Lastly, resist and challenge fat shaming, body snarking, and toxic diet culture when you encounter them. Tune out any messages telling you what your body should look like, how it should perform, what it should weigh, and what it should or shouldn’t eat.

Embracing your body and your practice

If you’re practicing yoga in a body that is larger or that has physical challenges or disabilities, there are easy ways to make your practice more accessible, says Bondy.

  • Find a style of yoga or movement class that you enjoy and a teacher that can adapt the modality to fit your skill level. Your yoga can be a mindful walk, dancing in your kitchen, or just intentionally moving with your breath
  • When you’re practicing in a studio with others, don’t make comparisons. Start slow. Challenge yourself when you are ready and step back when you’re not. Rest and take breaks when you need to.
  • Practice self-care. Set boundaries in your life so that you can feel good, rested, and connected instead of burnt out or resentful.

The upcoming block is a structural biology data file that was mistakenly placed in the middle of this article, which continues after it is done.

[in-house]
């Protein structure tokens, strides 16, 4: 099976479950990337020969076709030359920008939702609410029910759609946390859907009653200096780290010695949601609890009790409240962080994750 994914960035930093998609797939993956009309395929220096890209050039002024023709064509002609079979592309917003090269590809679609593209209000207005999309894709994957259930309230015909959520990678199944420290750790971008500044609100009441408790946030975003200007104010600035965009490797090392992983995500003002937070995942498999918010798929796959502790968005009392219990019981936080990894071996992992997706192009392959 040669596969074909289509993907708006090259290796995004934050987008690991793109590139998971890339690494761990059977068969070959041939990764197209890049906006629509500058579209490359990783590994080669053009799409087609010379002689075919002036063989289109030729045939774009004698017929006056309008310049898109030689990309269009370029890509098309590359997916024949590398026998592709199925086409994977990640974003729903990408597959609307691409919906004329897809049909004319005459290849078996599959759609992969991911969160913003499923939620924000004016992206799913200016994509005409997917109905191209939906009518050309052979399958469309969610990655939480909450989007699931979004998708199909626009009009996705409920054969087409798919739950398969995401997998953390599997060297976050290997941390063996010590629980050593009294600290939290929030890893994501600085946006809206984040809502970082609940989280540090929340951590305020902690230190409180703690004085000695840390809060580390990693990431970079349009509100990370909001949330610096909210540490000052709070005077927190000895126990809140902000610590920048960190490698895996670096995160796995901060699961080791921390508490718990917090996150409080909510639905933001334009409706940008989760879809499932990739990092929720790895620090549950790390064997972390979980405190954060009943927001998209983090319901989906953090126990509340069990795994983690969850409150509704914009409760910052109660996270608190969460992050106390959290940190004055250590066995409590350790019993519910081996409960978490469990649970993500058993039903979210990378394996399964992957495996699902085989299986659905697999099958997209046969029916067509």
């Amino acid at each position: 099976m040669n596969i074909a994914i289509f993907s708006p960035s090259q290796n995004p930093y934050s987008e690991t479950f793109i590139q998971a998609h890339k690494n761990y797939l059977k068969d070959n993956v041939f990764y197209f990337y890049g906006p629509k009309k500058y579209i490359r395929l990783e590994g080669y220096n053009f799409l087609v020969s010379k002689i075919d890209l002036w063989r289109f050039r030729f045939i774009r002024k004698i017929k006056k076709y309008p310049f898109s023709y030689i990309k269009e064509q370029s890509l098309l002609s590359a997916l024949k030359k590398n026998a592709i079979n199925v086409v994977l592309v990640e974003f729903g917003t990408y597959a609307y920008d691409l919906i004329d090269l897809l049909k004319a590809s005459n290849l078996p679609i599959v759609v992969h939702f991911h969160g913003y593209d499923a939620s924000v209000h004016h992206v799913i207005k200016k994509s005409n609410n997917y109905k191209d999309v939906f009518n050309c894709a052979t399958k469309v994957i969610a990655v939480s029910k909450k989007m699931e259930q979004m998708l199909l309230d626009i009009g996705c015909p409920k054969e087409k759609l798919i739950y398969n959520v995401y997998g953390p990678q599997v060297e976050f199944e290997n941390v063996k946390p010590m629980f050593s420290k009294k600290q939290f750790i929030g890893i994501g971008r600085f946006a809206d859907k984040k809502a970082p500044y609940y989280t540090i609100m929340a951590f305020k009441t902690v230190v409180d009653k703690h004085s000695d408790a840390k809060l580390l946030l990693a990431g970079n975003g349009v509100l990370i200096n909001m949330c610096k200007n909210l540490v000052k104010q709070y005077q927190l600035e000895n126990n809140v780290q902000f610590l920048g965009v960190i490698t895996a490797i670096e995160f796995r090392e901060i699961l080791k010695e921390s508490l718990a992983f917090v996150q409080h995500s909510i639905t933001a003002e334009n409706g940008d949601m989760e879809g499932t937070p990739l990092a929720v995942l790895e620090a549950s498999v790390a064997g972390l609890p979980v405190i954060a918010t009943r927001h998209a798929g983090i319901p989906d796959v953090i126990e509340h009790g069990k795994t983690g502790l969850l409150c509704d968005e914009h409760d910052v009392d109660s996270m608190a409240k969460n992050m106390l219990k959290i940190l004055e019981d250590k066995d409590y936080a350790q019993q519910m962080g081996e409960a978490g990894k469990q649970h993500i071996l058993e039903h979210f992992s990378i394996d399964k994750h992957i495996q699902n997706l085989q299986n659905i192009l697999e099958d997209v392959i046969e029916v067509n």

• Listen to your body. Notice if you are out of breath, or feel pain when you exit a pose. Don’t push if something feels painful or not accessible in your body. Adjust the posture. Playing with props and variations can bring fun and creativity to your practice.
  • Challenge yourself for the right reasons. Intentional movement keeps your body strong and healthy. Doing difficult things—like lifting weights, running up a hill to maintain cardiovascular health, or having tough conversations—reminds you that you can do hard things. “You’re challenging your body, your mind, or your spirit to get stronger, and that’s OK,” says Bondy.

See also: 

5 Ways You Can Use Your Yoga Practice to Improve Your Body Image

A Practice to Help You Break Up With Bad Body Image Once and For All

Men Struggle With Body Image Too. Here’s One Yoga Teacher’s Journey to Self-Acceptance

About the Author

Anusha Wijeyakumar is a Wellness Consultant at Hoag Hospital in Orange County, California, and author of Meditation with Intention.  Sign up for our 4-week workshop, Introduction to the Bhagavad Gita. Outside+ members get 50% off this on-demand course. They also get access to our complete archive, from exclusive sequences and meditations to full-length profiles of yoga luminaries. Not a member? There’s never been a better time to sign up.